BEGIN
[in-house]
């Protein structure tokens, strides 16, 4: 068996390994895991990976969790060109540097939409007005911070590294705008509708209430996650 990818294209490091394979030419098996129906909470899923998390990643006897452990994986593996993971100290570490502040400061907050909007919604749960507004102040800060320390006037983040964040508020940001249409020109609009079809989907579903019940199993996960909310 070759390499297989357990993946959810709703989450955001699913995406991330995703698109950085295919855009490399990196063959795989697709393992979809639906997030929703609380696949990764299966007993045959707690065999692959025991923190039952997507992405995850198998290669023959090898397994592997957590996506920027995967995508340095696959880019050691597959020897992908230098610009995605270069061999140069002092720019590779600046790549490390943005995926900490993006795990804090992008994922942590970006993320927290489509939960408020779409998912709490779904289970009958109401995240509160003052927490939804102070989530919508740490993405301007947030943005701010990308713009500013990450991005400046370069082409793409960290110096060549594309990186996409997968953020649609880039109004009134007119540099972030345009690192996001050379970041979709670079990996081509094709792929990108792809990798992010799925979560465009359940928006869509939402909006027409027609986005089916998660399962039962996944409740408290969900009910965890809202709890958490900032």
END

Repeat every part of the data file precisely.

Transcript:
[in-house]
């Protein structure tokens, strides 16, 4: 068996390994895991990976969790060109540097939409007005911070590294705008509708209430996650 990818294209490091394979030419098996129906909470899923998390990643006897452990994986593996993971100290570490502040400061907050909007919604749960507004102040800060320390006037983040964040508020940001249409020109609009079809989907579903019940199993996960909310 070759390499297989357990993946959810709703989450955001699913995406991330995703698109950085295919855009490399990196063959795989697709393992979809639906997030929703609380696949990764299966007993045959707690065999692959025991923190039952997507992405995850198998290669023959090898397994592997957590996506920027995967995508340095696959880019050691597959020897992908230098610009995605270069061999140069002092720019590779600046790549490390943005995926900490993006795990804090992008994922942590970006993320927290489509939960408020779409998912709490779904289970009958109401995240509160003052927490939804102070989530919508740490993405301007947030943005701010990308713009500013990450991005400046370069082409793409960290110096060549594309990186996409997968953020649609880039109004009134007119540099972030345009690192996001050379970041979709670079990996081509094709792929990108792809990798992010799925979560465009359940928006869509939402909006027409027609986005089916998660399962039962996944409740408290969900009910965890809202709890958490900032």